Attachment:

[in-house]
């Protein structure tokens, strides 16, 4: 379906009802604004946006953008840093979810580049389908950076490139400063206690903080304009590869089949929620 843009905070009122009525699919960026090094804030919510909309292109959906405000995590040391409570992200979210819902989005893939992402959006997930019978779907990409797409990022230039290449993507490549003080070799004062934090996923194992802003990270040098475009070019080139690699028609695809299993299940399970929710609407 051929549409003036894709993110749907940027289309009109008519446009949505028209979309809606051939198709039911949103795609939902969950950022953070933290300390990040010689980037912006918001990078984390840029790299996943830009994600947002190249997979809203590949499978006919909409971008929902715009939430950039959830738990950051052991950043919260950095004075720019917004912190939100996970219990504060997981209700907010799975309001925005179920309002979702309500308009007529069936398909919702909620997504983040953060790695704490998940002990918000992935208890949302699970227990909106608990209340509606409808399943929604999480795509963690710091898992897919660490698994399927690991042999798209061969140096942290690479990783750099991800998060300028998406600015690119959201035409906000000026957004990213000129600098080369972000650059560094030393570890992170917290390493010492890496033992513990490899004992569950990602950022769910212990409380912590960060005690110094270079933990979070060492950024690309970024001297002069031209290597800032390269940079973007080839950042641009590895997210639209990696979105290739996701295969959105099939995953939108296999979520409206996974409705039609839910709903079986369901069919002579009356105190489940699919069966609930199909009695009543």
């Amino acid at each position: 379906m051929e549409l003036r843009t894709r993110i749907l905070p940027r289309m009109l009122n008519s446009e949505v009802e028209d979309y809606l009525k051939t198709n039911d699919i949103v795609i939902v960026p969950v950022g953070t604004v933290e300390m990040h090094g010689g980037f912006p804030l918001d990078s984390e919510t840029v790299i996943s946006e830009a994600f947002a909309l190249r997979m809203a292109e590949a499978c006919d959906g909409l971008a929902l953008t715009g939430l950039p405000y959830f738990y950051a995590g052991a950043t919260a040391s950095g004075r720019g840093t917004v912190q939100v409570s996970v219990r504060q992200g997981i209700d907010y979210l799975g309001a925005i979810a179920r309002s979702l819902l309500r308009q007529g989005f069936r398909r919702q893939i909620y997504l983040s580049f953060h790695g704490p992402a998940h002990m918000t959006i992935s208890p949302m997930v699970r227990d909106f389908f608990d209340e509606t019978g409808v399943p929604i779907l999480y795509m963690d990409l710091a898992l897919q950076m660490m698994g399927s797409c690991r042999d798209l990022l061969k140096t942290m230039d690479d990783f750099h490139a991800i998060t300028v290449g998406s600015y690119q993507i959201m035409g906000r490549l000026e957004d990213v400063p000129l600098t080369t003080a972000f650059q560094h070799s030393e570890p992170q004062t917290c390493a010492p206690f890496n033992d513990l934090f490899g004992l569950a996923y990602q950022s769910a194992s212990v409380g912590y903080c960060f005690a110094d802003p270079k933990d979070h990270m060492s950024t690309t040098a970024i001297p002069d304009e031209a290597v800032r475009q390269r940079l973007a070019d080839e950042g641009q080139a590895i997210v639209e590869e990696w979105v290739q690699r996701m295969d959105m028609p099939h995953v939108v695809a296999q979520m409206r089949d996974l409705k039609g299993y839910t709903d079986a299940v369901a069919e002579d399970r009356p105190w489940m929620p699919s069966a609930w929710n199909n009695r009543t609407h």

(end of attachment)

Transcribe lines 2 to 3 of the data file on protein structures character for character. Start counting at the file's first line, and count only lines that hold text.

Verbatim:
């Protein structure tokens, strides 16, 4: 379906009802604004946006953008840093979810580049389908950076490139400063206690903080304009590869089949929620 843009905070009122009525699919960026090094804030919510909309292109959906405000995590040391409570992200979210819902989005893939992402959006997930019978779907990409797409990022230039290449993507490549003080070799004062934090996923194992802003990270040098475009070019080139690699028609695809299993299940399970929710609407 051929549409003036894709993110749907940027289309009109008519446009949505028209979309809606051939198709039911949103795609939902969950950022953070933290300390990040010689980037912006918001990078984390840029790299996943830009994600947002190249997979809203590949499978006919909409971008929902715009939430950039959830738990950051052991950043919260950095004075720019917004912190939100996970219990504060997981209700907010799975309001925005179920309002979702309500308009007529069936398909919702909620997504983040953060790695704490998940002990918000992935208890949302699970227990909106608990209340509606409808399943929604999480795509963690710091898992897919660490698994399927690991042999798209061969140096942290690479990783750099991800998060300028998406600015690119959201035409906000000026957004990213000129600098080369972000650059560094030393570890992170917290390493010492890496033992513990490899004992569950990602950022769910212990409380912590960060005690110094270079933990979070060492950024690309970024001297002069031209290597800032390269940079973007080839950042641009590895997210639209990696979105290739996701295969959105099939995953939108296999979520409206996974409705039609839910709903079986369901069919002579009356105190489940699919069966609930199909009695009543």
């Amino acid at each position: 379906m051929e549409l003036r843009t894709r993110i749907l905070p940027r289309m009109l009122n008519s446009e949505v009802e028209d979309y809606l009525k051939t198709n039911d699919i949103v795609i939902v960026p969950v950022g953070t604004v933290e300390m990040h090094g010689g980037f912006p804030l918001d990078s984390e919510t840029v790299i996943s946006e830009a994600f947002a909309l190249r997979m809203a292109e590949a499978c006919d959906g909409l971008a929902l953008t715009g939430l950039p405000y959830f738990y950051a995590g052991a950043t919260a040391s950095g004075r720019g840093t917004v912190q939100v409570s996970v219990r504060q992200g997981i209700d907010y979210l799975g309001a925005i979810a179920r309002s979702l819902l309500r308009q007529g989005f069936r398909r919702q893939i909620y997504l983040s580049f953060h790695g704490p992402a998940h002990m918000t959006i992935s208890p949302m997930v699970r227990d909106f389908f608990d209340e509606t019978g409808v399943p929604i779907l999480y795509m963690d990409l710091a898992l897919q950076m660490m698994g399927s797409c690991r042999d798209l990022l061969k140096t942290m230039d690479d990783f750099h490139a991800i998060t300028v290449g998406s600015y690119q993507i959201m035409g906000r490549l000026e957004d990213v400063p000129l600098t080369t003080a972000f650059q560094h070799s030393e570890p992170q004062t917290c390493a010492p206690f890496n033992d513990l934090f490899g004992l569950a996923y990602q950022s769910a194992s212990v409380g912590y903080c960060f005690a110094d802003p270079k933990d979070h990270m060492s950024t690309t040098a970024i001297p002069d304009e031209a290597v800032r475009q390269r940079l973007a070019d080839e950042g641009q080139a590895i997210v639209e590869e990696w979105v290739q690699r996701m295969d959105m028609p099939h995953v939108v695809a296999q979520m409206r089949d996974l409705k039609g299993y839910t709903d079986a299940v369901a069919e002579d399970r009356p105190w489940m929620p699919s069966a609930w929710n199909n009695r009543t609407h």